Adeline Gray was arguably the face of U.S. women's freestyle. She was the only amateur wrestler to be featured in ESPN: The Magazine's annual Body Issue. A number of wrestling journalists -- along with Sports Illustrated and other media outlets -- picked her to win the gold medal at 75 kilograms/165 pounds. But things didn't go her way. The Colorado native lost her second-round match, derailing any hope for gold.
"It's disappointing and it's heartbreaking," said Gray after that loss. "I overlooked that girl and obviously I shouldn't overlook a girl who has world and Olympic medals. I beat that girl nine out of 10 times, but it didn't happen today. I got defensive and was just trying to protect my lead."
"I know I'm still one of the best girls in the world and I've proven that on a pretty consistent basis," said Gray, a 25-year-old, four-time world champion. "It's unfortunate that today just wasn't that day. You only get this opportunity once every four years and you have to get the job done."
Later on Facebook, Gray wrote: "I know in my heart that I did everything I am capable of to be the best today and I came out empty handed. This sport has a way of humbling you and showing you your weak areas on the largest stage. I am still one of the best girls in the world at wrestling. I just didn't prove it today.
"It amazes me to see all the people who believed in me and I am honored to know that you believed in me as a person not just a wrestler. Thank you to everyone who supported me. A special shout out to everyone that donated to help get my family here -- they are my support system and I need them now more than ever."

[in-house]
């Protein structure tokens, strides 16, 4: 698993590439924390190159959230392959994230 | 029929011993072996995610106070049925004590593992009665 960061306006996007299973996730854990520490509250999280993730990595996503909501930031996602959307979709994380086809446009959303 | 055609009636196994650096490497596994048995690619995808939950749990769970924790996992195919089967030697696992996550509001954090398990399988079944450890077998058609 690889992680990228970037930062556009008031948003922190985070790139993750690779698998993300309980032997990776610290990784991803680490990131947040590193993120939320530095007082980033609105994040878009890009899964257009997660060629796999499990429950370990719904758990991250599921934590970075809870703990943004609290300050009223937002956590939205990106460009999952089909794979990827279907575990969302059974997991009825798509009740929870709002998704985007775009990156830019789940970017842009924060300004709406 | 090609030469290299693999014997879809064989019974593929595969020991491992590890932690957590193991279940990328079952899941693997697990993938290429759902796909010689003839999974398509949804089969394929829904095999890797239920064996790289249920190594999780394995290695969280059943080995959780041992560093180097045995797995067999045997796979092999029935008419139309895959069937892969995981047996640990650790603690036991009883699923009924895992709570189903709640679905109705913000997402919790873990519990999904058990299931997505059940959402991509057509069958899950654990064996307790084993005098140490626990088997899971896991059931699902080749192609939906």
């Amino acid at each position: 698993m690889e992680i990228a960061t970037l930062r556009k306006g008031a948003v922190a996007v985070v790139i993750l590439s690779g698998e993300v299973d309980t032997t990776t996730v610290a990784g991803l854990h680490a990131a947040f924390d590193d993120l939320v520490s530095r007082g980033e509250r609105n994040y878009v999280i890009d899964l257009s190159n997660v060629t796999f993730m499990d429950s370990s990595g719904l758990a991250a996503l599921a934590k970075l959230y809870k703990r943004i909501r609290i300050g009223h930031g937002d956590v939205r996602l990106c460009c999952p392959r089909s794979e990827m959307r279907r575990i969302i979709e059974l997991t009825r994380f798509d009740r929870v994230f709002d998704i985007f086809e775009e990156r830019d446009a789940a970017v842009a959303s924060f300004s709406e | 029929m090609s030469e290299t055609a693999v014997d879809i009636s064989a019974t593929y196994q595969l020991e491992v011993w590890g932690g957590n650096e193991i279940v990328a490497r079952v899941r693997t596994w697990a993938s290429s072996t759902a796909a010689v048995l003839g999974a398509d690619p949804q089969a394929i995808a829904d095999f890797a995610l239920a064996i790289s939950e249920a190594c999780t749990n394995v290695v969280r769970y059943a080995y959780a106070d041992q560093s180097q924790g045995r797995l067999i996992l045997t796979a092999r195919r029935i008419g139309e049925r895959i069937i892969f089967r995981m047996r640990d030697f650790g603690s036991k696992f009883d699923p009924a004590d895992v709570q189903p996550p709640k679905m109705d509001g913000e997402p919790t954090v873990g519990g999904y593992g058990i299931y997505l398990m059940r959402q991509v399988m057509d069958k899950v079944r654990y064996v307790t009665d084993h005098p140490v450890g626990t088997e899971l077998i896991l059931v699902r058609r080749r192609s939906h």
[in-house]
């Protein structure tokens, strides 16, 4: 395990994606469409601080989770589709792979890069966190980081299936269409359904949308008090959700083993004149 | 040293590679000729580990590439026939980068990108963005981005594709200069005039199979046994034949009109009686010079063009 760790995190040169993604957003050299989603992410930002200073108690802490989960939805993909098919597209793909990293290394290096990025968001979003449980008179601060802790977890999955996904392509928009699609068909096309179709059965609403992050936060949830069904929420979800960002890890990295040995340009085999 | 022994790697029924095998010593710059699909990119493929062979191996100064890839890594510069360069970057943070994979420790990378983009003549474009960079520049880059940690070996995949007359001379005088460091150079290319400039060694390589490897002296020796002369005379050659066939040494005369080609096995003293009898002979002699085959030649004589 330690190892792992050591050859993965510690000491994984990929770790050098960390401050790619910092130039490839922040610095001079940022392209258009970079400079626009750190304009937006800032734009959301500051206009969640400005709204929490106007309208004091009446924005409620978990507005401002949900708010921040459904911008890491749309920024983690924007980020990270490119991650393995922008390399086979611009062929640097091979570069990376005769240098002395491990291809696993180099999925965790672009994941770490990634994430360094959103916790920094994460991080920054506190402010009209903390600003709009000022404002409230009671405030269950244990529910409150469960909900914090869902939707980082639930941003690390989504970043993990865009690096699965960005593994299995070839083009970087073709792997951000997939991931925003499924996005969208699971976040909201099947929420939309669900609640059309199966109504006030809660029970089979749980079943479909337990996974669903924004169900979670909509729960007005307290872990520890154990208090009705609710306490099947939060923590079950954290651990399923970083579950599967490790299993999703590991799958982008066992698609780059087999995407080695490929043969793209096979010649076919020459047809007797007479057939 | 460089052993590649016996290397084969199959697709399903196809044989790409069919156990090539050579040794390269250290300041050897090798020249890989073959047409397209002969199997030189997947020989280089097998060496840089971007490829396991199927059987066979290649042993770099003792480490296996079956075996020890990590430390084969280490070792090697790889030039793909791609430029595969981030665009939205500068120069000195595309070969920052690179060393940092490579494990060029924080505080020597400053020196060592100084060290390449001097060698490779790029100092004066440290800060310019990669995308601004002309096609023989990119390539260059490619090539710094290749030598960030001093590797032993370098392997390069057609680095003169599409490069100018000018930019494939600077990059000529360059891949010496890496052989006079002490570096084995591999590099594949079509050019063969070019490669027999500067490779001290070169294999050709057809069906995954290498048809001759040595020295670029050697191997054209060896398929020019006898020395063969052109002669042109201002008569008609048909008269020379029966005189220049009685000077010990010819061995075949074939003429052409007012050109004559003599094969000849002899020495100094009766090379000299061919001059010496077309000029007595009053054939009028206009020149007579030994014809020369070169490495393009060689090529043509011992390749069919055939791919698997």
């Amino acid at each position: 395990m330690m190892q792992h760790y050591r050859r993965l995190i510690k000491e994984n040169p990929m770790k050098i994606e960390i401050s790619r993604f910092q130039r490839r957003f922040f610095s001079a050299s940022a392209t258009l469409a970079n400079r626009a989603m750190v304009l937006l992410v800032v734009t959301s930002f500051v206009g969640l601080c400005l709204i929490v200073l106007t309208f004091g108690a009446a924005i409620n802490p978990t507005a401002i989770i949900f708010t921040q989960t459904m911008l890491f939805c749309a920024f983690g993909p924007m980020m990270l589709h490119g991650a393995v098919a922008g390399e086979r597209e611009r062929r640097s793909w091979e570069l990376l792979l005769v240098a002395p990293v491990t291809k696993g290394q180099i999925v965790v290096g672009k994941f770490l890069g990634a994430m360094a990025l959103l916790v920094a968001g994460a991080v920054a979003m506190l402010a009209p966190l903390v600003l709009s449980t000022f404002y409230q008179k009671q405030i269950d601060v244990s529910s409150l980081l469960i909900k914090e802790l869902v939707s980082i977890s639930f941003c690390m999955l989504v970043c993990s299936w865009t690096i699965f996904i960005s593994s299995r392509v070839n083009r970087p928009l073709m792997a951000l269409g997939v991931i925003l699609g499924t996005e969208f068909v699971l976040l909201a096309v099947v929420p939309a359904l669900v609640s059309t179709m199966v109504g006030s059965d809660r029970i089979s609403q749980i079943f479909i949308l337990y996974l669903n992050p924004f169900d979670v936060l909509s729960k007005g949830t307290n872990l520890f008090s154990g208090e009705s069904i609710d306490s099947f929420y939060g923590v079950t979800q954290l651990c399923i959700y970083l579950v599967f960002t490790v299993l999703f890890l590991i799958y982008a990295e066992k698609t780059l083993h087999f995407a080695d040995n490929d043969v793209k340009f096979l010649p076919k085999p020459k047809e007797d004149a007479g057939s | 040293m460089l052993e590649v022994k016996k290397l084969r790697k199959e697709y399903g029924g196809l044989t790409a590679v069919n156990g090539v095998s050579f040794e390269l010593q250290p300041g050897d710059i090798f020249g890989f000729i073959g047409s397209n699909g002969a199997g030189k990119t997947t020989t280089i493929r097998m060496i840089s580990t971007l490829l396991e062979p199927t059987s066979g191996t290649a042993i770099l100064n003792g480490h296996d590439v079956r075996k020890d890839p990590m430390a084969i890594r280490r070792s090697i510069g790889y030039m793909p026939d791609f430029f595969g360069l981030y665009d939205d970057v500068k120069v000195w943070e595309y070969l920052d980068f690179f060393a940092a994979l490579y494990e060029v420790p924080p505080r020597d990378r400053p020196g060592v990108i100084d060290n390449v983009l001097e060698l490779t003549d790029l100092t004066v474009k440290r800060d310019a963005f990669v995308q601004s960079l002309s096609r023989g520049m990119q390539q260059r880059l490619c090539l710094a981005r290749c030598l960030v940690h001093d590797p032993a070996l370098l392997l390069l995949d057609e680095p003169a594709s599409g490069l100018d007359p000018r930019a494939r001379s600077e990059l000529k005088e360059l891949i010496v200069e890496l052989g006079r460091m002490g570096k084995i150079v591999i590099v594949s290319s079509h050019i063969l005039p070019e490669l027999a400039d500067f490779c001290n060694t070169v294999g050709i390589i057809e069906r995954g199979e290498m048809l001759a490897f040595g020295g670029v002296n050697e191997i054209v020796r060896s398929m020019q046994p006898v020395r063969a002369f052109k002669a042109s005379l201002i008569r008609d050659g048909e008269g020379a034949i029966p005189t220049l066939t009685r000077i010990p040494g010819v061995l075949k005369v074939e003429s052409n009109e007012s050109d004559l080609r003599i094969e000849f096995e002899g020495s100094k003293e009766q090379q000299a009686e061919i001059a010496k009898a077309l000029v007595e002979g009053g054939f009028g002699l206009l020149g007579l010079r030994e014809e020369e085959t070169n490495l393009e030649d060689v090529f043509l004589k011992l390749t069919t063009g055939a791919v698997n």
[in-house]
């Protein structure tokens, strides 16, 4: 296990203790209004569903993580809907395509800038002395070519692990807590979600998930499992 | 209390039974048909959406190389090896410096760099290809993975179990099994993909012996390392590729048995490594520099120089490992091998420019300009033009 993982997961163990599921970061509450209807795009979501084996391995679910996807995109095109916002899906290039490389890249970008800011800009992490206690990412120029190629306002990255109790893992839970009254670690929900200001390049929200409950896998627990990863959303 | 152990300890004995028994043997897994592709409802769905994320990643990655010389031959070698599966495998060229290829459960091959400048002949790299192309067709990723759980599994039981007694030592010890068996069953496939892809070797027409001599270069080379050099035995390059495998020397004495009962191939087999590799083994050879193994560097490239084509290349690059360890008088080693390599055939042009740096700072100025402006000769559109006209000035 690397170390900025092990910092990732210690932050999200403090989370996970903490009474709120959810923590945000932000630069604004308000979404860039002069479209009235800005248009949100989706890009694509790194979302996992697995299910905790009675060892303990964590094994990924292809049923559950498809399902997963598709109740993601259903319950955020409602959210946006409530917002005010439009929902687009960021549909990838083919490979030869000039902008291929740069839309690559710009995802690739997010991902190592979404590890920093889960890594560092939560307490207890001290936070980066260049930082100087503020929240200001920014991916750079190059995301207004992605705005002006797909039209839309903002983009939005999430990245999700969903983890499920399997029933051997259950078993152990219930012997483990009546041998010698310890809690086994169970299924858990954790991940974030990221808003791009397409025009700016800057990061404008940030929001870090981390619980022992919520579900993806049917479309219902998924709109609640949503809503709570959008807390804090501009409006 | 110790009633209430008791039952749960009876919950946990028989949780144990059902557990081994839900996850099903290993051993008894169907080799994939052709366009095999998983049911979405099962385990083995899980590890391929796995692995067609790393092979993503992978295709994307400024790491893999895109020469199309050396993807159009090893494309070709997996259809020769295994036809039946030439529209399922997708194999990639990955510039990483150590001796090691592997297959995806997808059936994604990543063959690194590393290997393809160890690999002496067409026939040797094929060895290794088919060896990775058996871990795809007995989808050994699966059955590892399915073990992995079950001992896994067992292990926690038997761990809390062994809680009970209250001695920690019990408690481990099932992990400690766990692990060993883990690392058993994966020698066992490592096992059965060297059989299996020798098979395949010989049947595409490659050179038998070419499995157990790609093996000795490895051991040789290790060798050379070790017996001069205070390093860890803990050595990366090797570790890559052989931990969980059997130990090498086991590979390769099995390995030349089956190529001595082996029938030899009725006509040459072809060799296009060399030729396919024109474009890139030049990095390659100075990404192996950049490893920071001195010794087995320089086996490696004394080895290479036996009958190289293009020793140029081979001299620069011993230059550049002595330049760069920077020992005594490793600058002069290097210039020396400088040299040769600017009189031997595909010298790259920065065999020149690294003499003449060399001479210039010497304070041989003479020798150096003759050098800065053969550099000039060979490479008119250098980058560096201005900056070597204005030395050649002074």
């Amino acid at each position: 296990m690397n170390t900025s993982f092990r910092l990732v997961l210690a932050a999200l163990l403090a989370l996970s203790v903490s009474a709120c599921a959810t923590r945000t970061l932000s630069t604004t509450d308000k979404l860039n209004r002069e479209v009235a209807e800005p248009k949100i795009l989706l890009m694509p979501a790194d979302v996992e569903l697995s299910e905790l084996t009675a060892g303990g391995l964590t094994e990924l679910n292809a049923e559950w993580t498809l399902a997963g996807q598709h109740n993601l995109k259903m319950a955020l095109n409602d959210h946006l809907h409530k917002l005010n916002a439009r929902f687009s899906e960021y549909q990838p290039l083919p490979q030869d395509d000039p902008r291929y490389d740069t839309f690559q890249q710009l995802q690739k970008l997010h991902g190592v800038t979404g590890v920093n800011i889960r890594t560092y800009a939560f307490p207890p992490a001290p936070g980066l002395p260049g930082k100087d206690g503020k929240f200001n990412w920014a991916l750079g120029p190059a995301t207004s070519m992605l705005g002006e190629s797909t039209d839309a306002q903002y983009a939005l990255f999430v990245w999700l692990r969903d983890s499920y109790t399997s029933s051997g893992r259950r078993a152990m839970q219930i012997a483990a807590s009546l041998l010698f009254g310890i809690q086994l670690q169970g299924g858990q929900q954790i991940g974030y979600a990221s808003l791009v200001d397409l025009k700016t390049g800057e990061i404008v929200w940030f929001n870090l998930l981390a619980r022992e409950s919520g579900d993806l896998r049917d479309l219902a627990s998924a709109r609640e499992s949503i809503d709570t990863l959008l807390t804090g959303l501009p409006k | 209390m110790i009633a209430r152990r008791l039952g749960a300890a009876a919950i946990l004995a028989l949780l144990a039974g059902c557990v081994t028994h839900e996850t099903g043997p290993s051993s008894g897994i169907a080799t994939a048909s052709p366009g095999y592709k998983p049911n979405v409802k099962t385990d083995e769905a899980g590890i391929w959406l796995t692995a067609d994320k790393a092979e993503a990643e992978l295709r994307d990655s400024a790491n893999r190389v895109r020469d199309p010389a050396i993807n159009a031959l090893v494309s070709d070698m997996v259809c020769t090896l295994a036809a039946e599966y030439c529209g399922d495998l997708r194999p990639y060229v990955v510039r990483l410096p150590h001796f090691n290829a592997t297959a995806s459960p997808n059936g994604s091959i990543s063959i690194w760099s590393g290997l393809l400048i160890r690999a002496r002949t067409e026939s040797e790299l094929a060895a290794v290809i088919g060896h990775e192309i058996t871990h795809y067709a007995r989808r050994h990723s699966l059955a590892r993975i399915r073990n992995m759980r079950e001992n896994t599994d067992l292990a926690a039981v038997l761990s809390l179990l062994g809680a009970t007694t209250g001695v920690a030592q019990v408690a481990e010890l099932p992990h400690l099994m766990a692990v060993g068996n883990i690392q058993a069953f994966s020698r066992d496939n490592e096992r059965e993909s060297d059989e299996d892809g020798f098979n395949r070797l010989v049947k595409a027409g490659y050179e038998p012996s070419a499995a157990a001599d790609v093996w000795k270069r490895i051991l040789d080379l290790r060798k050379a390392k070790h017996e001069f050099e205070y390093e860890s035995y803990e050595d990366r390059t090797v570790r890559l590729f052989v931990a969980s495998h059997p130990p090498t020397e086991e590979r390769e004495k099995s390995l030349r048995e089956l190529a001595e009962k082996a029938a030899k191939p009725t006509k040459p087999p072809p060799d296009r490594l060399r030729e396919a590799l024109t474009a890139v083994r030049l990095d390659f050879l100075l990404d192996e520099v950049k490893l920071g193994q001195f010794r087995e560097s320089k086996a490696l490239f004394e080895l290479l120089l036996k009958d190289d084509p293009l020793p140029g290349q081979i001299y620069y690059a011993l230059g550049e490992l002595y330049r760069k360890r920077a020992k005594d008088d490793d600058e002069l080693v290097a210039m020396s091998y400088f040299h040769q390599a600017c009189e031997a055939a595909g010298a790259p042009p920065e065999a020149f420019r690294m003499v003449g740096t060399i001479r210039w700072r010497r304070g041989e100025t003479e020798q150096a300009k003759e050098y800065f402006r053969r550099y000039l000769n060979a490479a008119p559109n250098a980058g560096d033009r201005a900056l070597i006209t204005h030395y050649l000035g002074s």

Despite her heartbreak, Adeline Gray displayed gracious support for her teammate who won the gold medal on the day she had been favored by many to do so herself. Here's Gray's post on Twitter:
"I am so proud & honored to called @helen_maroulis my teammate! Happy that @TeamUSA has an amazing representative for our first Olympic Gold!"
Jordan Burroughs fell in the quarterfinals to Aniuar Geduev of Russia (Photo/John Sachs, Tech-Fall.com)
Jordan Burroughs' wrestling resume is one of incredible accomplishment. Among the highlights: 2006 New Jersey high school state champion. Two-time NCAA champ for University of Nebraska (2009, 2011), and 2011 recipient of the Hodge Trophy, presented to the nation's top collegiate wrestler. Three-time World freestyle wrestling champion. Olympic gold medalist at the 2012 London Games.
Expectations for Burroughs were that he would repeat that gold-medal feat in Rio de Janeiro on Friday, Aug. 19. Sadly, that didn't happen, as the Team USA men's freestyle wrestling champ known on Twitter as @alliseeisgold lost his second-round match to Russia's Aniuar Geduev, ranked second in the world at 74 kilograms/163 pounds ... followed by a second heartbreaking loss to Bekzod Abdurakhmonov of Uzbekistan to deny the New Jersey native of any possibility of earning a medal at the 2016 Olympics.
"It's a tough day. I had a lot of expectations coming here. I wanted to win. I knew I was capable of winning. Sometimes things don't go according to plan," Burroughs said. "I had a lot of expectations coming in here. I wanted to win. I knew I was capable of winning. Sometimes things don't go according to plan. I am a man of faith. Something good will come out of this. It is difficult. I lost a lot of things today. But my integrity and my character remain. I am hoping I can go back, re-evaluate my career, my abilities and what I did wrong today. I have a lot to work on."
"I love the sport of wrestling because it is a testament of your growth, what you are capable of, what you can do as a man. And as nervous and afraid as I was coming into this tournament, I was equally as confident and prepared. I have always made my goals public. The hard thing about being an Olympian is that your failures are public, too," Burroughs concluded.
Lauren Burroughs, Jordan's wife